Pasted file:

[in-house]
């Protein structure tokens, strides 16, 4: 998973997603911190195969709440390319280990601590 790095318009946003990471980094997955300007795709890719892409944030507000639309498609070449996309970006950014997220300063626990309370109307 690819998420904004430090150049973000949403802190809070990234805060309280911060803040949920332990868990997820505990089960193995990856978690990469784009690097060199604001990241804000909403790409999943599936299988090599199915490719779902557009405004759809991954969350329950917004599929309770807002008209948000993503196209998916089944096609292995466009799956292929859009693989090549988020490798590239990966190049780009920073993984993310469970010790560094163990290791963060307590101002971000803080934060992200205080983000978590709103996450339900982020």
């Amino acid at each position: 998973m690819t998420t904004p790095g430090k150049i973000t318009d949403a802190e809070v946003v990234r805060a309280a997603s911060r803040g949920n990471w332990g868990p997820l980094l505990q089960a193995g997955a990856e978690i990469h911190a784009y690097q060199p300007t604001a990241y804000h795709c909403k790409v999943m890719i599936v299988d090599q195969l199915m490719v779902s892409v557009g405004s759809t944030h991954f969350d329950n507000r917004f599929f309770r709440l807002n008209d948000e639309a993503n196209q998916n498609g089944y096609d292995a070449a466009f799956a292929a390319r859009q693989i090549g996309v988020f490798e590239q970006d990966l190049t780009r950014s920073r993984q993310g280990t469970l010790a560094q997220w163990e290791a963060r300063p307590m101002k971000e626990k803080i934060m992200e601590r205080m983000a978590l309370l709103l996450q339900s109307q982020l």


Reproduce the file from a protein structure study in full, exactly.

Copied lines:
[in-house]
């Protein structure tokens, strides 16, 4: 998973997603911190195969709440390319280990601590 790095318009946003990471980094997955300007795709890719892409944030507000639309498609070449996309970006950014997220300063626990309370109307 690819998420904004430090150049973000949403802190809070990234805060309280911060803040949920332990868990997820505990089960193995990856978690990469784009690097060199604001990241804000909403790409999943599936299988090599199915490719779902557009405004759809991954969350329950917004599929309770807002008209948000993503196209998916089944096609292995466009799956292929859009693989090549988020490798590239990966190049780009920073993984993310469970010790560094163990290791963060307590101002971000803080934060992200205080983000978590709103996450339900982020």
């Amino acid at each position: 998973m690819t998420t904004p790095g430090k150049i973000t318009d949403a802190e809070v946003v990234r805060a309280a997603s911060r803040g949920n990471w332990g868990p997820l980094l505990q089960a193995g997955a990856e978690i990469h911190a784009y690097q060199p300007t604001a990241y804000h795709c909403k790409v999943m890719i599936v299988d090599q195969l199915m490719v779902s892409v557009g405004s759809t944030h991954f969350d329950n507000r917004f599929f309770r709440l807002n008209d948000e639309a993503n196209q998916n498609g089944y096609d292995a070449a466009f799956a292929a390319r859009q693989i090549g996309v988020f490798e590239q970006d990966l190049t780009r950014s920073r993984q993310g280990t469970l010790a560094q997220w163990e290791a963060r300063p307590m101002k971000e626990k803080i934060m992200e601590r205080m983000a978590l309370l709103l996450q339900s109307q982020l």